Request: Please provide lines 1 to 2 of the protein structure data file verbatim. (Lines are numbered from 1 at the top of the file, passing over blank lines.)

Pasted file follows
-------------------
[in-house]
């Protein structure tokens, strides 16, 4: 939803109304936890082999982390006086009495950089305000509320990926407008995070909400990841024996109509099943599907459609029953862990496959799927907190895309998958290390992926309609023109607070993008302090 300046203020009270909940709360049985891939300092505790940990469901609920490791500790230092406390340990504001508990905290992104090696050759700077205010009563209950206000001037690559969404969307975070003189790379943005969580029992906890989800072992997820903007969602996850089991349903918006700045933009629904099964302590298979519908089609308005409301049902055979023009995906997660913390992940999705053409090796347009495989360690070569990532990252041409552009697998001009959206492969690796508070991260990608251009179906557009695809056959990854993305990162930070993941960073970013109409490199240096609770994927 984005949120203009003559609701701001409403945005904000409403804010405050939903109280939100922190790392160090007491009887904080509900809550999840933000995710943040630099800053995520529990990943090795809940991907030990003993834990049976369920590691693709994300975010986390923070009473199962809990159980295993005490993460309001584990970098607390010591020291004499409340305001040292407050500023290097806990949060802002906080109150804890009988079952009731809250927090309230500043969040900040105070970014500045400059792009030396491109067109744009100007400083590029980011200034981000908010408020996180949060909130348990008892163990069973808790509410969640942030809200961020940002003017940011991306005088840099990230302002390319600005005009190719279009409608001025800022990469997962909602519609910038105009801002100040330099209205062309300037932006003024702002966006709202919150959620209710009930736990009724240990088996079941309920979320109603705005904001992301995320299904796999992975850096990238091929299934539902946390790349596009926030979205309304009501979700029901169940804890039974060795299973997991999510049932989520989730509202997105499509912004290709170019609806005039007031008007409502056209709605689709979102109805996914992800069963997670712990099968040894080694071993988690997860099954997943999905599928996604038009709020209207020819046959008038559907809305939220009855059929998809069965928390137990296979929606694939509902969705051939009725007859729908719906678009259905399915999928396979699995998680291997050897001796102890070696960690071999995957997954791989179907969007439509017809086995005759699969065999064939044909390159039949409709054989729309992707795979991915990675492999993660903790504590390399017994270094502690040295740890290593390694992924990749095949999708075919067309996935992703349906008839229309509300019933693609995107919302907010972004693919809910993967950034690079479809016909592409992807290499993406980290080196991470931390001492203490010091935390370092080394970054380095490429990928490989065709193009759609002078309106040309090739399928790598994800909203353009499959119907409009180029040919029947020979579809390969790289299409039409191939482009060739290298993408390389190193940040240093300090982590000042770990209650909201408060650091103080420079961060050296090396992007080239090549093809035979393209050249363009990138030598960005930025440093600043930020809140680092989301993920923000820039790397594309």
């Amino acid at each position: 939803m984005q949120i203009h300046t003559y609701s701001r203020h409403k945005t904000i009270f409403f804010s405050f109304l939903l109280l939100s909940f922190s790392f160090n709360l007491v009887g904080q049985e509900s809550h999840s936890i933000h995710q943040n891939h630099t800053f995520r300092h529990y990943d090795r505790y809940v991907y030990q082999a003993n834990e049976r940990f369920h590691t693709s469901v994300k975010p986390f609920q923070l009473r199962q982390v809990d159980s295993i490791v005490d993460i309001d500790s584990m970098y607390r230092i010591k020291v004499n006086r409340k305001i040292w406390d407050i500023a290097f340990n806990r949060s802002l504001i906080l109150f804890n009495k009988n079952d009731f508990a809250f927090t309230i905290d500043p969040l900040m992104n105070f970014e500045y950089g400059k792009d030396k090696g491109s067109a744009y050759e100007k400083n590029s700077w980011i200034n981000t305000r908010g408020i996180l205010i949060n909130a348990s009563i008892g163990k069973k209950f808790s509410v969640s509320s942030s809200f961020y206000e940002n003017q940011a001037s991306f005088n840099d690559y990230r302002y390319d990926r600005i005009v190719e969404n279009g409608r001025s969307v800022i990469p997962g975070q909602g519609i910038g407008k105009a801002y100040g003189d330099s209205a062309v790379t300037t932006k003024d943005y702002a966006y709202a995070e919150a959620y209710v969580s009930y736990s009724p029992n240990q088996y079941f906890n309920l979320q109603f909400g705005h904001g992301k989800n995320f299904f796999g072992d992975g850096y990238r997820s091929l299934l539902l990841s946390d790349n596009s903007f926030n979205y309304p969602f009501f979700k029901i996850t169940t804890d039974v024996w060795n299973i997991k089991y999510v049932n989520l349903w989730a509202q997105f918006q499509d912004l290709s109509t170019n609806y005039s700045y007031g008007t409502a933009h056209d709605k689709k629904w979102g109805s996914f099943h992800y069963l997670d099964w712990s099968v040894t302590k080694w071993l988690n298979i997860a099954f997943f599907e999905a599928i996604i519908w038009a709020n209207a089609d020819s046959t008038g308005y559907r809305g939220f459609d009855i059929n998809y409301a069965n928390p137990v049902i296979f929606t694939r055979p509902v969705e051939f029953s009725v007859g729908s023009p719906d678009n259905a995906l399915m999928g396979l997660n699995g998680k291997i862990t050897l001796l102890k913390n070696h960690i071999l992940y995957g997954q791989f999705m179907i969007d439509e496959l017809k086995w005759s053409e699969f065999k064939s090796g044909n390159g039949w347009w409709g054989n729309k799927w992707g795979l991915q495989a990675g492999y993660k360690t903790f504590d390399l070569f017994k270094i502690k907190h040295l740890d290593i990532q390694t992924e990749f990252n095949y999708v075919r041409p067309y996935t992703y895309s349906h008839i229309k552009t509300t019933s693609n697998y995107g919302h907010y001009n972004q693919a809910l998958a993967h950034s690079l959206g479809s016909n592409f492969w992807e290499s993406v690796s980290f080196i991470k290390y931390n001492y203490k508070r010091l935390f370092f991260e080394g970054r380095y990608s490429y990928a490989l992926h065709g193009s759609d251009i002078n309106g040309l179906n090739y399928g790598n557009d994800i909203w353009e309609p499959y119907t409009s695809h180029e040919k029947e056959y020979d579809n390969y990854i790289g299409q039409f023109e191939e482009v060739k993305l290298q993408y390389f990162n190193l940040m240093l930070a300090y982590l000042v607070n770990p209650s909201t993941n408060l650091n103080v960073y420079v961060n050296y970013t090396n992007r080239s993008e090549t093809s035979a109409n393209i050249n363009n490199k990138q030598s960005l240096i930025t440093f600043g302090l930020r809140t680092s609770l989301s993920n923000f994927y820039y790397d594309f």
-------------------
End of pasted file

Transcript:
[in-house]
């Protein structure tokens, strides 16, 4: 939803109304936890082999982390006086009495950089305000509320990926407008995070909400990841024996109509099943599907459609029953862990496959799927907190895309998958290390992926309609023109607070993008302090 300046203020009270909940709360049985891939300092505790940990469901609920490791500790230092406390340990504001508990905290992104090696050759700077205010009563209950206000001037690559969404969307975070003189790379943005969580029992906890989800072992997820903007969602996850089991349903918006700045933009629904099964302590298979519908089609308005409301049902055979023009995906997660913390992940999705053409090796347009495989360690070569990532990252041409552009697998001009959206492969690796508070991260990608251009179906557009695809056959990854993305990162930070993941960073970013109409490199240096609770994927 984005949120203009003559609701701001409403945005904000409403804010405050939903109280939100922190790392160090007491009887904080509900809550999840933000995710943040630099800053995520529990990943090795809940991907030990003993834990049976369920590691693709994300975010986390923070009473199962809990159980295993005490993460309001584990970098607390010591020291004499409340305001040292407050500023290097806990949060802002906080109150804890009988079952009731809250927090309230500043969040900040105070970014500045400059792009030396491109067109744009100007400083590029980011200034981000908010408020996180949060909130348990008892163990069973808790509410969640942030809200961020940002003017940011991306005088840099990230302002390319600005005009190719279009409608001025800022990469997962909602519609910038105009801002100040330099209205062309300037932006003024702002966006709202919150959620209710009930736990009724240990088996079941309920979320109603705005904001992301995320299904796999992975850096990238091929299934539902946390790349596009926030979205309304009501979700029901169940804890039974060795299973997991999510049932989520989730509202997105499509912004290709170019609806005039007031008007409502056209709605689709979102109805996914992800069963997670712990099968040894080694071993988690997860099954997943999905599928996604038009709020209207020819046959008038559907809305939220009855059929998809069965928390137990296979929606694939509902969705051939009725007859729908719906678009259905399915999928396979699995998680291997050897001796102890070696960690071999995957997954791989179907969007439509017809086995005759699969065999064939044909390159039949409709054989729309992707795979991915990675492999993660903790504590390399017994270094502690040295740890290593390694992924990749095949999708075919067309996935992703349906008839229309509300019933693609995107919302907010972004693919809910993967950034690079479809016909592409992807290499993406980290080196991470931390001492203490010091935390370092080394970054380095490429990928490989065709193009759609002078309106040309090739399928790598994800909203353009499959119907409009180029040919029947020979579809390969790289299409039409191939482009060739290298993408390389190193940040240093300090982590000042770990209650909201408060650091103080420079961060050296090396992007080239090549093809035979393209050249363009990138030598960005930025440093600043930020809140680092989301993920923000820039790397594309």